Author Topic: The dangers of de-clicking and de-noising >> A HOW-TO (and HOW-NOT-TO) is needed  (Read 569 times)


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So, you finally got hold of that sought-after record and ripped it, but there is some crackle and perhaps a bit of noise. What to do?

The answer is: preferrably nothing.

Algorithms for alleged sound improvement are a pet annoyance of mine. Allow me a little rant.

De-noising and de-clicking are very dangerous to the music. Actually "cleaning up" a vinyl rip in such a way that it does no harm to the music is extremely laborious and requires (1) a very good sound reproduction system, (2) a professional software, (3) knowledge and experience, (4) a good ear, and (5) a lot of time, meaning: ten to a hundred times the running time, and possibly more than that.

To produce a good rip in the first place you need, of course, an excellent record player. Today, mid-range record players that have an acceptable sound do not exist anymore on the market. What you can buy new is either abysmally bad ("USB players", for example) or high end and expensive.

And you need a good exemplar of the record. Trying to get a record that has been graded "very good" (meaning: rather bad) on the marketplace to sound flawless as a digital rip must be discouraged.

It is simply impossible to get good results by setting a slider in the menu of some de-clicking program and pressing "start". But that is what many people do. Also here in this forum. All too often the result is lifeless, sterile audio. That is deplorable.

There is a competitive aspect in play that contributes to the general ignorance regarding sound. Collecting library records (and the rips of them) tends to become a lot like stamp collecting. It sometimes appears to be more important to people to be able to present a "nice" rip from a battered record that they found for cheap, and which fills that annoying gap between catalogue numbers X and Y, than they care about the actual music contained in the record. Or in the rip.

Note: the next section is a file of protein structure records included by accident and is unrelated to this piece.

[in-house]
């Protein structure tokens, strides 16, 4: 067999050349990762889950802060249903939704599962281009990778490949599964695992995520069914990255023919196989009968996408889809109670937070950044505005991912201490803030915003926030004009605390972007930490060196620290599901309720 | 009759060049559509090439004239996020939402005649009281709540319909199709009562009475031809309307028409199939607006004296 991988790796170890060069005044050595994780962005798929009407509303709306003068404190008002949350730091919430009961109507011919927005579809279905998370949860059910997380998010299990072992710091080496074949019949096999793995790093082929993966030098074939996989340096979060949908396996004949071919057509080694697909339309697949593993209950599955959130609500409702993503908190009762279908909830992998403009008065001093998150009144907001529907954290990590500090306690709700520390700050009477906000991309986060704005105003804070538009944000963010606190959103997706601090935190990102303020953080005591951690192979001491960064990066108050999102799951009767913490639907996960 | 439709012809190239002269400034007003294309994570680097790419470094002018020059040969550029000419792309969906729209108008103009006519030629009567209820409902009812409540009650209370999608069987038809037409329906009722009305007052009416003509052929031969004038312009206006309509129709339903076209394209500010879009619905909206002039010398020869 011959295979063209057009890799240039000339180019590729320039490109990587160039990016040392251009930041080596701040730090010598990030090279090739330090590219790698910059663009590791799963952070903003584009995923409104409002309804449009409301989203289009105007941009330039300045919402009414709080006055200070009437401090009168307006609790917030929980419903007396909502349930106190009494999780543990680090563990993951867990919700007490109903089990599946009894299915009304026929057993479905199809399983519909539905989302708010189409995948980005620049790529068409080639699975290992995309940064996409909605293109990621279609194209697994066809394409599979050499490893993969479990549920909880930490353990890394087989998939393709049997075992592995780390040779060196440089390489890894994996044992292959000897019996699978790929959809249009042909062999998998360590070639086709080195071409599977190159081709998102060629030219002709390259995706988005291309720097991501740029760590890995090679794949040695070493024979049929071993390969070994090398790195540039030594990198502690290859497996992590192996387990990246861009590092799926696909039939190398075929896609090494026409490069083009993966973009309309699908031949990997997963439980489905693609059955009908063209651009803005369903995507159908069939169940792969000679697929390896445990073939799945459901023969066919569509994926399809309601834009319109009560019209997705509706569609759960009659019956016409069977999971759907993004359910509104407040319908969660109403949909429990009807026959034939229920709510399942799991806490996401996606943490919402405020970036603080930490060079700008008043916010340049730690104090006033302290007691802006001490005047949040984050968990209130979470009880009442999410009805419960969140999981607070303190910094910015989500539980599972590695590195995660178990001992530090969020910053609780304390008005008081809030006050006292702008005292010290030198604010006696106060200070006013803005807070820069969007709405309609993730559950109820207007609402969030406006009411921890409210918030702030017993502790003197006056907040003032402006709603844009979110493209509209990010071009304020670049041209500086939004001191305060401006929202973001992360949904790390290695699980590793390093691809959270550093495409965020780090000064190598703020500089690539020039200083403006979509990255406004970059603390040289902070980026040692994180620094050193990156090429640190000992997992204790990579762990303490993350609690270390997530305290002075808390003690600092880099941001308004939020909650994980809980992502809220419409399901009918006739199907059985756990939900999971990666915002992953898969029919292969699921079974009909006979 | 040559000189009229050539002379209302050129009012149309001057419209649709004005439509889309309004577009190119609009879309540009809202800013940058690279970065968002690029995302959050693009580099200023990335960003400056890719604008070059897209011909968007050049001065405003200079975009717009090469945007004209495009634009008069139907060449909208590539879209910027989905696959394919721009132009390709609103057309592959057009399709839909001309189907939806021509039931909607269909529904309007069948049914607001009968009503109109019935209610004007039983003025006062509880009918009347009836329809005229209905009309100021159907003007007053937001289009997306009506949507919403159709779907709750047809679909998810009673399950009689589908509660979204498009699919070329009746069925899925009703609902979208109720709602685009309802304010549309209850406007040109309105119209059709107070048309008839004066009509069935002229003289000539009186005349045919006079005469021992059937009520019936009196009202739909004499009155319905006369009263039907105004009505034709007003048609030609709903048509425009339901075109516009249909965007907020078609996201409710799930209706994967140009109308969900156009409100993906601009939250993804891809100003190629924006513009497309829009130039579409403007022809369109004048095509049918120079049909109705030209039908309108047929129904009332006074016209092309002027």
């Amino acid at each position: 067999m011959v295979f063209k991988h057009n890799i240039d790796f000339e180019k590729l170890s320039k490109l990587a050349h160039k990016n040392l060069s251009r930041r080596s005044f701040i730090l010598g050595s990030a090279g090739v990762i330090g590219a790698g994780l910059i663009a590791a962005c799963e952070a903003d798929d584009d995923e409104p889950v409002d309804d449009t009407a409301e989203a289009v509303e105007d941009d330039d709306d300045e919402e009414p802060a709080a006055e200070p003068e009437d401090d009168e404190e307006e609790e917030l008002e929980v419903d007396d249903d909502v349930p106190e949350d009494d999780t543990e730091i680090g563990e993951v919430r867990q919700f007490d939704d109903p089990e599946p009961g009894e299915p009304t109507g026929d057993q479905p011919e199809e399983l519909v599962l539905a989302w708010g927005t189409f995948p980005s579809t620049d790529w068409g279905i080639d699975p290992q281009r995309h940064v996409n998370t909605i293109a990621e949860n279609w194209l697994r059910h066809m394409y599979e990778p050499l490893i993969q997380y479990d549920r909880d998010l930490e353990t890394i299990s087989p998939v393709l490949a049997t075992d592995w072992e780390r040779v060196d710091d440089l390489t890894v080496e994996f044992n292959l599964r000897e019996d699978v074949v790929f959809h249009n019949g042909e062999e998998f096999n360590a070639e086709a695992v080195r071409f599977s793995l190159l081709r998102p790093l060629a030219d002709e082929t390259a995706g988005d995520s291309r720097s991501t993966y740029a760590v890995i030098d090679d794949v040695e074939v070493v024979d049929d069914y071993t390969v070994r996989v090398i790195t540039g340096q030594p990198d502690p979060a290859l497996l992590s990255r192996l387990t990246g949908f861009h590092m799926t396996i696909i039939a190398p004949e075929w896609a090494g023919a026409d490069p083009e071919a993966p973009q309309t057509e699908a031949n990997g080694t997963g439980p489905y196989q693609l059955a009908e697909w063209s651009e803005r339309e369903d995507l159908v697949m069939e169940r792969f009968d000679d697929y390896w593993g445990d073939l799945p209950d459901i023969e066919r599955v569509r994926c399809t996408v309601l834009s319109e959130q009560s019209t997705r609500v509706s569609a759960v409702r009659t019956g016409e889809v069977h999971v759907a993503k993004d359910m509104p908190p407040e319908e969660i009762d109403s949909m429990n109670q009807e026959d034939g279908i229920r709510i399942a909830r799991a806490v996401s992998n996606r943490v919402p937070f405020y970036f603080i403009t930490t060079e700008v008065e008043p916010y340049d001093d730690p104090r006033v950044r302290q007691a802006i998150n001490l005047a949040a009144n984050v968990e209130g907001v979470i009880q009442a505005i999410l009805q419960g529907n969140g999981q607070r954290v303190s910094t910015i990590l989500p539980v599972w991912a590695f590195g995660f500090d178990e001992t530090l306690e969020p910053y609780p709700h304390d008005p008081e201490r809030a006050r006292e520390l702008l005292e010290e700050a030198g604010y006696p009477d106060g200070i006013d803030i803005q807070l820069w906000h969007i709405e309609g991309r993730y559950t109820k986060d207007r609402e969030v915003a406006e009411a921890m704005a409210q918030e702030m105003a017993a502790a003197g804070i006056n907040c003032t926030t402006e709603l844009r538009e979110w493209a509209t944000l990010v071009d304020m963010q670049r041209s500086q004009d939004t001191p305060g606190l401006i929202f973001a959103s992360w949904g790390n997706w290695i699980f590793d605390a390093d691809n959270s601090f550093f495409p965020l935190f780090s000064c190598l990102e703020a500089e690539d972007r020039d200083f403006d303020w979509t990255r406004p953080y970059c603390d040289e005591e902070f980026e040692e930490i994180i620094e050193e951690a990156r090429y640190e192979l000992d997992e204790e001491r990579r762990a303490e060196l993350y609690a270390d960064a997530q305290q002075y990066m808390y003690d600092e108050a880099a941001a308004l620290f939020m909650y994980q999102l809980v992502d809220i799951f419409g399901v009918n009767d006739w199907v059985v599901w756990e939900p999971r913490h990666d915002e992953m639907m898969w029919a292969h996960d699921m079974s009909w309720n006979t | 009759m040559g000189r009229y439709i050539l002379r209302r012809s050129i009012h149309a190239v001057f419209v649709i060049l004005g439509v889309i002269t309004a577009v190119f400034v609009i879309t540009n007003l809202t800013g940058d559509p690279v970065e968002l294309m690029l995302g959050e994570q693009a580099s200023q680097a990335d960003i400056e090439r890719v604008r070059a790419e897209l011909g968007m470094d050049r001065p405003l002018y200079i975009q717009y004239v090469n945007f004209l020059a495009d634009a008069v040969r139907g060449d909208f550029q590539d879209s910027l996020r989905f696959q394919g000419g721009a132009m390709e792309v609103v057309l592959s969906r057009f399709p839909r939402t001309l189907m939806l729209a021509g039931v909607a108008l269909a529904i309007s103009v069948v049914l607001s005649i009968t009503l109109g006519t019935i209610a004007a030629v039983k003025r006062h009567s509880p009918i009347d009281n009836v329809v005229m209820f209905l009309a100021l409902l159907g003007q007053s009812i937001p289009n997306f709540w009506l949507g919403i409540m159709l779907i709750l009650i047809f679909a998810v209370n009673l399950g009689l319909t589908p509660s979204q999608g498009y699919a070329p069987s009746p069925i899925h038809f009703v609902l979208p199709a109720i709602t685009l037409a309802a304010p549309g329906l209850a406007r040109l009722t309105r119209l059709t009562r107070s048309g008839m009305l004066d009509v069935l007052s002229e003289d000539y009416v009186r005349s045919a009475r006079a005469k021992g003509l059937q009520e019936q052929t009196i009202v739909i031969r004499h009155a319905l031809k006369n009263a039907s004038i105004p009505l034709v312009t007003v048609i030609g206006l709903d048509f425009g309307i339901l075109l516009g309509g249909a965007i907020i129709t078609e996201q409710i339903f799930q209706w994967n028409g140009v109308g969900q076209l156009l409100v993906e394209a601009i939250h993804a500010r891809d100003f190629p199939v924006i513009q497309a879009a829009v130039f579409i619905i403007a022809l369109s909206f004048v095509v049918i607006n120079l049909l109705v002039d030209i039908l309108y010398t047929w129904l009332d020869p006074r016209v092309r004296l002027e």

I have searched for "declicking" here and have found only this thread: The discussion is interesting, and there is a very good example for the deterioration in sound that I mean:

Such deteriorations can be subtle and not easy to perceive -- which is why one needs a very good reproduction system, excellent ears and experience to perform any sound manipulation.

My proposal is to have a discussion about de-clicking and de-noising, how and to what degree to do it -- if one must at all --, bad programs and better programs, parameter adjustments, what to listen for, and so on. Eventually the result should be a guide for rippers. It would be highly desirable to have actual sound engineers who work in a recording or mastering studio contribute.

The guide should be pinned instead of being buried in the discussion on an advertisement of a software program.

What do you think?
« Last Edit: October 28, 2021, 02:28:32 PM by likedeeler »


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I agree, one has to be very careful, and an unedited version is preferrable in the sense that you can always declick something yourself, but can never "un-declick" something. I know precious little about declicking, but I know a little about image editing and restoration, where efforts to "clean something up" (such as a scan) can lead to loss of other information, too. I declicked some tracks a couple of times with Audacity, but I selected only the single clicks, I did never run some algorithm over the entire track, which apparently caused the trombone overtone loss mentioned in the example. An algorithm calibrated to filter out as much unwanted patterns as possible will inevitably have "by-catch". Same problem with social networks and automatic censorship of comments and videos deemed "potentially unsafe" etc.